• 62. Minimum Flows and Levels Water Bodies
    • MFL Prevention Water Bodies
    • 63. Biscayne aquifer
    • 64. Lower West Coast aquifers
    • 65. North Fork of the St Lucie River
    • 66. Lake Istokpoga
    • 67. Northeastern Florida Bay
    MFL Recovery Water Bodies
    • Lake Okeechobee
    • 68. Everglades
    • 69. Caloosahatchee River
    • 70. Northwest Fork of Loxahatchee River
  • Water Reservation Rules
    Authority: 373.223(4), F.S.
    Set aside water for protection of fish and wildlife or for public health and safety
    No harm standard
    Existing legal uses protected, unless contrary to the public interest
  • 71. Water Reservation Waterbodies
    Rules in place
    Picayune Strand and Fakahatchee Estuary
    North Fork of the St. Lucie River
    Rules in development
    Kissimmee Basin Chain of Lakes and River
    Caloosahatchee Estuary
  • 72. What Does a Reservation Do?
    Prevents new uses from accessing reserved water
    Existing legal uses that are not contrary to the public interest are protected
  • 73. What a Reservation Doesn’t Do
    Establish an operating regime by rule
    Drought proof the natural system
    Ensure the fish and wildlife goals are achieved
  • 74. Restricted Allocation Area Rules
    Identifies specific geographic areas and/or canal conveyance systems from which allocations are restricted
    Criteria for Permit Issuance - 373.223(1), F.S.
    • Reasonable-beneficial - "economic and efficient utilization"
    • 75. Consistent with the public interest
  • Restricted Allocation Areas
    Everglades & Loxahatchee River watershed
    Lower East Coast Service Area
    Lake Okeechobee Service Area
    Central Florida Coordination Area
    C-23,C-24 & C25 Canal system
    Lake Istokpoga /Indian Prairie Canal
  • 76. Summary of Tool Selection
    Selection of tool (MFL, Reservation, RAA) dependent on:
    • Whether resource has existing protection
    • 77. Level of protection sought for the resource
    • 78. Level of scientific information available to support tool
    • 79. Legal mandates for use of specific tool (e.g., CERP)
    • 80. Spatial extent of area to be addressed
  • Everglades Restoration
  • 81. Rescuing an Endangered Ecosystem:The Plan to Restore America’s Everglades
    The Central and Southern Florida Project Comprehensive Review Study (The Restudy)
    July 1999
    Comprehensive Everglades Restoration Plan
    On July 1, 1999, the Secretary of the Army and the State of Florida presented the Plan to Congress
    Comprehensive Everglades Restoration Plan
  • 82. Comprehensive Everglades Restoration Plan
    Includes 68 components to be implemented over 35 years
    Features include:
    Aquifer Storage & Recovery
    Surface Water Storage Reservoirs
    Stormwater Treatment Areas
    Seepage Management
    Removing Barriers to Sheetflow
    Operational Changes
    Reuse Wastewater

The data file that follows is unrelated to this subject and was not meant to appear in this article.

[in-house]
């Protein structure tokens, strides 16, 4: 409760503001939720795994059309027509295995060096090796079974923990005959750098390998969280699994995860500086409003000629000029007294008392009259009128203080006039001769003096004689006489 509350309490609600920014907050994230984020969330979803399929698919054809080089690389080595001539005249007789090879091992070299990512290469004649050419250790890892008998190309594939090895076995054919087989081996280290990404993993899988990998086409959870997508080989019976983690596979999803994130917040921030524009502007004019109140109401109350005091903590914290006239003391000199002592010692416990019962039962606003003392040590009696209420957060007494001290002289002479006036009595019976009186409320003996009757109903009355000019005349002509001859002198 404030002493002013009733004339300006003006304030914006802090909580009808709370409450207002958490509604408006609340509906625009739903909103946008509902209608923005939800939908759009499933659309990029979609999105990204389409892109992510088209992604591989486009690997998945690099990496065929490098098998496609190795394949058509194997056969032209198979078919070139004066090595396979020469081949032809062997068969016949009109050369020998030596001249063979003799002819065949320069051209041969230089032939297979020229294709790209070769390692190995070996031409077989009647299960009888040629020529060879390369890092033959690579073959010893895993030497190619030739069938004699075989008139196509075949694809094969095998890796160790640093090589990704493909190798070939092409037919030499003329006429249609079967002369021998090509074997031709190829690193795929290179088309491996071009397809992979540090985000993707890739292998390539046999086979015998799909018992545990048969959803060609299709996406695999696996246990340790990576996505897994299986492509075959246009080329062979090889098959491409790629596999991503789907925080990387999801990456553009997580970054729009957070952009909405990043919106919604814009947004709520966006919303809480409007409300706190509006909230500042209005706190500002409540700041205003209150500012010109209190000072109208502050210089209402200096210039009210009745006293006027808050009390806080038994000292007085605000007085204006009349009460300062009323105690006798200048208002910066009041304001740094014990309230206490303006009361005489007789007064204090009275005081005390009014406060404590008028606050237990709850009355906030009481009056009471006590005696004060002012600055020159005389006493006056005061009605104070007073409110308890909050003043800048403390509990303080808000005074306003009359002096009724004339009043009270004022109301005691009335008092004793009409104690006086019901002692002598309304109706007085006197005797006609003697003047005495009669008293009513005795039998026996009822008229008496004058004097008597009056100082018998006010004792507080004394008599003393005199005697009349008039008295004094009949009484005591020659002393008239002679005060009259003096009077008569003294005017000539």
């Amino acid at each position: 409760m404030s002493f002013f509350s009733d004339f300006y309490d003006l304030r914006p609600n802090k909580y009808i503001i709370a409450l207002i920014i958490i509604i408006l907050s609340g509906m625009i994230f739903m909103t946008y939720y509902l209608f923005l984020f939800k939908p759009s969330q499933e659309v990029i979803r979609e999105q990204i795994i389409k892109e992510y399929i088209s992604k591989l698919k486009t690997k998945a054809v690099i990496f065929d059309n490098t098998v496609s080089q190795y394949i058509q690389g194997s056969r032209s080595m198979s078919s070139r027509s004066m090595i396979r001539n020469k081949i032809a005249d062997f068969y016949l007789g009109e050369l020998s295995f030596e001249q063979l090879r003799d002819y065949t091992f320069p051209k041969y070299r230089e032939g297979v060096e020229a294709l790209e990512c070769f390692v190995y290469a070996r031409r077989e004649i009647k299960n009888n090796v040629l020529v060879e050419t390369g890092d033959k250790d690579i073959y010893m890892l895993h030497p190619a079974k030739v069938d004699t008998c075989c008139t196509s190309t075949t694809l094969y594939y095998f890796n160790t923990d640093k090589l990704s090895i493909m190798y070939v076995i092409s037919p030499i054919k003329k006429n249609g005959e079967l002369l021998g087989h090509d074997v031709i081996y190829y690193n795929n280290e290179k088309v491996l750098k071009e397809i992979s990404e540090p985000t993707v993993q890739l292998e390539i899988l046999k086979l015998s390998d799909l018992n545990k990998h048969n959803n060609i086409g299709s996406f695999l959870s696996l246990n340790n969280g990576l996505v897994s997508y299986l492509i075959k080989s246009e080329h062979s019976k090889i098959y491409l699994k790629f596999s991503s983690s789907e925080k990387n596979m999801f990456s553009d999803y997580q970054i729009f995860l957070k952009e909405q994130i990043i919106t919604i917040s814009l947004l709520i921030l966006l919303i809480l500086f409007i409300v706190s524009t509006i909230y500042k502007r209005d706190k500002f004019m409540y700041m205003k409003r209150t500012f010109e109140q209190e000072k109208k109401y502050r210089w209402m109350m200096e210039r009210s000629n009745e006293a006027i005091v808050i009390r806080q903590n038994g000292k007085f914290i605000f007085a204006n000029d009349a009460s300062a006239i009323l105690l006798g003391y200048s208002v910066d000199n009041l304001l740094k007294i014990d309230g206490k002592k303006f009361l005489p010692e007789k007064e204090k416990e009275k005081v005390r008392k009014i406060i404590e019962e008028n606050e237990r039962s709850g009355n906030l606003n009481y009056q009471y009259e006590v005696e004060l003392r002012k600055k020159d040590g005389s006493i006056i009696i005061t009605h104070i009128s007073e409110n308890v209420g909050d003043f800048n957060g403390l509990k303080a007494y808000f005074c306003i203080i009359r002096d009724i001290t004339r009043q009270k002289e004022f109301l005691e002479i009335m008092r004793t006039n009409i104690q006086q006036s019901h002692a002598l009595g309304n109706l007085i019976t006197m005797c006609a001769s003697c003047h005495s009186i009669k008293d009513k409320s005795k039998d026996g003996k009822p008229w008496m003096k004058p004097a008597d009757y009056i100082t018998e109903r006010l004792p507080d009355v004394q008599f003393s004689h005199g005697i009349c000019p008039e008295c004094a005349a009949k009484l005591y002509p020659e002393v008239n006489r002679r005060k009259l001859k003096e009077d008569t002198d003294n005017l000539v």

• 83. Plan to “Make Pie Bigger”
    New Projects – “Make Pie Bigger” for both environment and users
    • Alternative water supply projects
    • 84. CERP Projects
  • WRDA-2000Assurance of Project Benefits
    Requirements for reservation or allocationof water for the natural system include:
    • Execution of an agreement betweenPresident and Governor
    • 85. Quantification of water for the natural systemin each project implementation report
    • 86. Completion of rulemaking and verification beforesigning a Project Cooperation Agreement
    Savings Clause
    • No transfer or elimination of existing legal sources
    • 87. No reduction in the level of service for flood protection
  • Intervening Events
    CERP schedules delayed from those in Plan
    • Federal funding
    LORS 2008 – Federal Action reduces Lake storage
    • Lake Okeechobee MFL projected to experience significant harm
    Consumptive use permit rules “cap” Lake uses
    • Permits renewed for 20 year duration
  • Intervening event: LORS 2008 and Physical Level of Certainty
    2000 Plan identified need for “bigger pie”
    LORS 2008 shrinks the size of water supply pie
    Less physical certainty for environment and users
    • 1 in10 to 1 in 6 level of certainty
  • Kissimmee River Restoration
  • 88. Kissimmee River ChannelizationUnintended Consequences
    More than 30,000 acres of wetland habitat lost
    More than 90% reduction in migratory waterfowl
    Dramatic reduction in wading birds
    Significant impact on sport fisheries – replaced by species that can tolerate low oxygen
  • 89. Kissimmee River Channelization(1962 to 1971)
    Transformed the 103- mile natural, meandering river and floodplain
    To a 56-mile straight, narrow and deep canal
  • 90. Kissimmee River Restoration Project
    1994 - 2014
    Acquire 102,000 acres of historical river floodplain
    Nearly complete; $300 million invested
    Remove 2 large water control structures
    1 structure removed
    Backfill 22 miles of canal
    65% complete
    Recarve 9 miles of remnant river channel
    60% complete
    Rehydrate 25,000 acres of river floodplain
    60% complete
  • 91. Kissimmee River RestorationCanal Backfilling Progress
    14 miles of C-38 Canal backfilled
    24 miles of continuous river channel restored
    Approximately 15,000 acres of floodplain habitat restored
    New River
  • 92. Kissimmee River RestorationResponse: Floodplain Vegetation
  • 93. Kissimmee River RestorationResponse: River Channel Vegetation
  • 94. Questions?